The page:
Sophos has uncovered how attack code behaves while hiding in memory and built protection against it

The education sector was the hardest hit by ransomware in 2020, with the highest level of attacks and steepest recovery costs, according to new Sophos research

The education sector was the hardest hit by ransomware in 2020, with the highest level of attacks and steepest recovery costs, according to new Sophos research

The discovery will make it significantly harder for adversaries to use memory as a defense evasion technique

The memory region of a hacked computer is a popular hiding place for malware because security scans don’t tend to cover memory. As a result, the malware is less likely to be detected and blocked.  The types of malware attackers try to install in memory include ransomware and remote access agents. Remote access agents are the enablers for the rest of an attack so the earlier they are spotted and blocked the better.

Sophos researchers have worked out a way to defend against such malware in memory based on how it behaves. They found that attack code shares a common behaviour in memory regardless of the type of code or its purpose.

  • Unlike normal software applications that are installed in the main memory region, attack code is injected into a part of the memory known as the “Heap.” (The Heap provides temporary additional memory space for applications that need some extra room, for instance to store or unpack code.)

  • Adversaries add their attack code in stages. To begin with, a small file known as a “loader” is injected into the Heap memory. The loader then needs extra Heap memory space to accommodate the needs of main payload, which could be a remote access agent like Cobalt Strike. It needs the extra memory to be allocate “execution” rights so the malware can run.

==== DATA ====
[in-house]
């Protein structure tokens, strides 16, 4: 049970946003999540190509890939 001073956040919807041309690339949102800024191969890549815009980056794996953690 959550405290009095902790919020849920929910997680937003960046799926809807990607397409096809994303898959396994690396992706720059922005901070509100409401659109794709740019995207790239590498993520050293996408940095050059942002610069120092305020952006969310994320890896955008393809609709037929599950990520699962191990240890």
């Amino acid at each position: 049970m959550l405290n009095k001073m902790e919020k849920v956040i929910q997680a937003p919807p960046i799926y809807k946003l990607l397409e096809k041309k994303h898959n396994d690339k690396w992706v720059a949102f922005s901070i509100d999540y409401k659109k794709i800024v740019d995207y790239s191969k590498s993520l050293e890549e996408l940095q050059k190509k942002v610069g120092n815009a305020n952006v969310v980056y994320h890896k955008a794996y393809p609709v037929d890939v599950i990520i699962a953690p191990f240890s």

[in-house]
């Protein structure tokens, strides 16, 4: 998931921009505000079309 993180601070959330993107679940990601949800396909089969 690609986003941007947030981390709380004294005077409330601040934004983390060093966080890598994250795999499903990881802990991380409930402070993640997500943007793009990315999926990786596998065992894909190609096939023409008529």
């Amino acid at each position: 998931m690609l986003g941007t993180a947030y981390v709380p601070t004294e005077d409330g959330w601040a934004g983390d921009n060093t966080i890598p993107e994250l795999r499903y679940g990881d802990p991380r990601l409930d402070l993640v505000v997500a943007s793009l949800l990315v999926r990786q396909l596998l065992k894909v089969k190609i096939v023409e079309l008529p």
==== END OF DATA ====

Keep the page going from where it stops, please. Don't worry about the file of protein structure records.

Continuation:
Sophos researchers have designed a practical protection that blocks the allocation of execution permissions from one Heap memory to another. The protection is named Dynamic Shellcode Protection.

“Preventing attackers from taking hold in a compromised network is the goal of defenders everywhere,” said Mark Loman, director of engineering, Sophos. “This goal is critical because once a remote access agent has been installed, it can facilitate most of the active adversary tactics that will take place during the attack. These include execution, credential access, privilege escalation, discovery, lateral movement, collection, exfiltration, and the release of the ransomware.

“Code intended for malicious use evades detection by being heavily obfuscated and packed and loaded directly into memory. Computer memory is not routinely scanned by security tools so that even when the code is de-obfuscated and unpacked in order to run, its presence is often not detected. Sophos has identified a characteristic – ‘Heap-Heap’ memory allocation – that is typical across multi-stage remote access agents and other attack code being loaded into memory and has built protection against it.”